Miscellaneous, History

The tram’s first life

November 4th 2020, by Leo

You clicked on this article, curious about what you could discover? Maybe you even are at the moment a passenger of the said tram we announced in the title?

Tramway Strasbourg Passerelle de la Citadelle

Strasbourg Tramway, Citadelle bridge

Ah Strasbourg! And Strasbourg cannot be without its tram. We all have memories of the tram, caught on the fly conversations, hazy glances in the distance, the comforting warmth washing over oneself when the doors close in wintry weather (if such a thing ever happens again), the smell of beer floating on a Saturday evening, the sudden loud voices that catch you unawares, a not so civil telephone, the sharp look of a controller, a stolen sleep between two bilingual announcements of a stop we know by heart, a crowd so dense at peak times there is no need to hang onto anything, the setting sun flooding one side of the wagon …
Daily scenes from a story that accompanies us, with its twists and turns, its victories and defeats, its soul. Don’t hesitate to share your own anecdote in the comments!

 

Our venerable ancestors still remember its first epic, and perhaps were they also among the hundred thousand people who greeted the ultimate tram’s last stand in 1960. But before any decline, there lies a first birth.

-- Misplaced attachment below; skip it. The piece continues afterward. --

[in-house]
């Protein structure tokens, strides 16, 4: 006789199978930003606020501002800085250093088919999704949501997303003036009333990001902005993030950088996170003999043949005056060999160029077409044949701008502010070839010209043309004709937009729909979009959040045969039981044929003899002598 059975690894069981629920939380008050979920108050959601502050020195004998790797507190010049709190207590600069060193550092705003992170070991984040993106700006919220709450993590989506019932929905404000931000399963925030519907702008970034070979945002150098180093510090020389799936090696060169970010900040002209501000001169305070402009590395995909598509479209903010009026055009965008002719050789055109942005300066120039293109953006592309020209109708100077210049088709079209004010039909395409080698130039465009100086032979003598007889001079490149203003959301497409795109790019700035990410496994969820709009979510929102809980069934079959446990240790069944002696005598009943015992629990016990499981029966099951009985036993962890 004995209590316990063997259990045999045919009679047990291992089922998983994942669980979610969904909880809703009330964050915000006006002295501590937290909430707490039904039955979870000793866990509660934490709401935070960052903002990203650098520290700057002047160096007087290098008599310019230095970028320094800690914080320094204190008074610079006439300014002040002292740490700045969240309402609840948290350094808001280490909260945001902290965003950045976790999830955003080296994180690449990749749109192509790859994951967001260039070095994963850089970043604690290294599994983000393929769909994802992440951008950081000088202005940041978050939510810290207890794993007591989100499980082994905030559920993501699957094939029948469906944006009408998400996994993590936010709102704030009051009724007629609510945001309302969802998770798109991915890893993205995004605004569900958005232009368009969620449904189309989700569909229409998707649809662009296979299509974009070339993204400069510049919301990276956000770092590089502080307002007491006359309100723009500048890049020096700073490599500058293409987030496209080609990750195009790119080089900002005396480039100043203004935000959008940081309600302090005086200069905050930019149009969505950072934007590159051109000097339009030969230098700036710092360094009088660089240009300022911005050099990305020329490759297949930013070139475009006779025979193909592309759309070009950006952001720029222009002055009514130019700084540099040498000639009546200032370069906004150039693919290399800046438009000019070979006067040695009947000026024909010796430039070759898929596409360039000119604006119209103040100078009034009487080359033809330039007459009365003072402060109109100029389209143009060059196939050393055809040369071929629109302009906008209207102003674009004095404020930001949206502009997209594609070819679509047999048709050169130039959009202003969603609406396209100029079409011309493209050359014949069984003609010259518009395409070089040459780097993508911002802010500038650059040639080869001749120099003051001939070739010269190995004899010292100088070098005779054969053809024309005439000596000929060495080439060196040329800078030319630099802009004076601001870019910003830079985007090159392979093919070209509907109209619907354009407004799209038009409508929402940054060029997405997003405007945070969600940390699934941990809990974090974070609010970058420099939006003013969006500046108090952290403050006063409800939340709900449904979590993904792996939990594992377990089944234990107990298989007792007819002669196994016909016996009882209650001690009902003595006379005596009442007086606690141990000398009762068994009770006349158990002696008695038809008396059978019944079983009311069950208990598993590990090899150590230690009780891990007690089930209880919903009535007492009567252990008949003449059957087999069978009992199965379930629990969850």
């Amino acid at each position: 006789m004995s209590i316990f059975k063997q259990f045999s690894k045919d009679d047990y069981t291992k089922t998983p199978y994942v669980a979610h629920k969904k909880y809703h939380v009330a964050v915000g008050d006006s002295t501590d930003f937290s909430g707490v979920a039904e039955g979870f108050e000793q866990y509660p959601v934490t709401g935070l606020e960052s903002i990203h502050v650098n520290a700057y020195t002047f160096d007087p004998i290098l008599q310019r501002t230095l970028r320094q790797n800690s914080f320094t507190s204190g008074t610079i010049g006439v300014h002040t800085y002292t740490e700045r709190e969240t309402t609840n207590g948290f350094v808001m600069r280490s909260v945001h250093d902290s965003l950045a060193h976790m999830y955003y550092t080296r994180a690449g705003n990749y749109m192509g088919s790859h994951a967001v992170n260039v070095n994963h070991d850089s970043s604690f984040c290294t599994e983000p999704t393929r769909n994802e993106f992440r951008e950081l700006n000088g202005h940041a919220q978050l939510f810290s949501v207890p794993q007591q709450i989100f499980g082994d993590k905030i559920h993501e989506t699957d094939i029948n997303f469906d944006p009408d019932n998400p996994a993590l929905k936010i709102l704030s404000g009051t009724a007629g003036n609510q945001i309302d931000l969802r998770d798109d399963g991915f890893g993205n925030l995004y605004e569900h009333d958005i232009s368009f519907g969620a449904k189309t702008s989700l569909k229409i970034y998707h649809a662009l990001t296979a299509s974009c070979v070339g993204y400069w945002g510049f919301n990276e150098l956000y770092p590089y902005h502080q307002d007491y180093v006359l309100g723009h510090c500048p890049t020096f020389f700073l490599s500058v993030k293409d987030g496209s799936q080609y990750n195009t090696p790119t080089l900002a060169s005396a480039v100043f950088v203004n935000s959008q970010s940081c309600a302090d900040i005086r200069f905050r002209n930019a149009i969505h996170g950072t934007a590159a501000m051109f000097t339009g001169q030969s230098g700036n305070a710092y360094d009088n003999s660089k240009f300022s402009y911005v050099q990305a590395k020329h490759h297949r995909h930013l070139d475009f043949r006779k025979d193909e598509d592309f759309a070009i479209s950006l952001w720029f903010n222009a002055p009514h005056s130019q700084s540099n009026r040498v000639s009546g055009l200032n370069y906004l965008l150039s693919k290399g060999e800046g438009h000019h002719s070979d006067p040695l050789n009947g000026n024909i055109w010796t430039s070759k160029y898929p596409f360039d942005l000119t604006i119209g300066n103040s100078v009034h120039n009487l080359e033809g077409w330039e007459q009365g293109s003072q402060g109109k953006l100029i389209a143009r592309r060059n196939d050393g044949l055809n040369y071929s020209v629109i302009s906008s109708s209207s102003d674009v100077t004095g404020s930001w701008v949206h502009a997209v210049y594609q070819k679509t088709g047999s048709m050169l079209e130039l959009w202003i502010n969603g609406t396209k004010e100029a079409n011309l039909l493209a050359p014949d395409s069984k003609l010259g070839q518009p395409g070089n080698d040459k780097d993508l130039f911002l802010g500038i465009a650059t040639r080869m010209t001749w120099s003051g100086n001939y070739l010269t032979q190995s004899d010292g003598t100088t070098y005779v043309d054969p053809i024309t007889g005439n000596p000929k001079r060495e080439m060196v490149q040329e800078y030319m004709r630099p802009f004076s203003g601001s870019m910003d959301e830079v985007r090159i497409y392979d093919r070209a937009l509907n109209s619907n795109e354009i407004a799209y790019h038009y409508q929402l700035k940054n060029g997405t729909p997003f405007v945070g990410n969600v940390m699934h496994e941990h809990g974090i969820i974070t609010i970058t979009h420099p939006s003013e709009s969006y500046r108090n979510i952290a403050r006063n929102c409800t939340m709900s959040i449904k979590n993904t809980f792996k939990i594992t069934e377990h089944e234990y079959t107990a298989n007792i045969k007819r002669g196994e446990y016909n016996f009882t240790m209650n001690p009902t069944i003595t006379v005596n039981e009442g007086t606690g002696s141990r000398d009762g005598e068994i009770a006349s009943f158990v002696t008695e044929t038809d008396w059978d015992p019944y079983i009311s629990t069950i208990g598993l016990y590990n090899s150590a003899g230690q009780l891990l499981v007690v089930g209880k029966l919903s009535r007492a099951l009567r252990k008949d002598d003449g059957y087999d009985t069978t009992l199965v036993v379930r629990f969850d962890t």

Tramway place du Corbeau en 1954 (Jacques Bazin)

Strasbourg Tramway, Corbeau square in 1954 (Jacques Bazin)

 

We are in 1870. Strasbourg has just passed to Prussia and the Kaiser does not intend to let it remain a small, post-medieval city. An urban plan of unprecedented ambition is imagined, the creation of entire districts, avenues, buildings, parks, monuments is envisioned: the Neustadt is born. And a modern, state-of-the-art city must offer transport means in line with the booming population. But how were they doing before? Well, there were carriages, the kind that one might find in historical movies, the cabs of the time, still available on the Kléber square. Yet it was expensive a service that only the wealthy could pay for.

Omnibus hippomobile fin du XIXe siècle

Horse-drawn omnibus by the end of 19th century

From 1860 on, a new practice starts in Strasbourg, one that had recently spread in large cities: horse omnibuses. Simply put, it is a carriage with ten or even twenty places that offers its services to passers-by. You might as well call it irregular and not so comfortable; imagine yourself sitting in such a wooden box mounted on steel-rimmed wheels, bouncing off our uneven cobbles. But the Kaiser’s Prussia thinks big, and it thinks ahead: in 1877 is created the first transport company of Strasbourg. It is a service for all, working on a regular timetable, covering considerable distances, it has fixed stops. Here is the birth of our modern urban transport. Well, the locomotion is still old-fashioned, everything is still horse-drawn, we feed the engine some oat.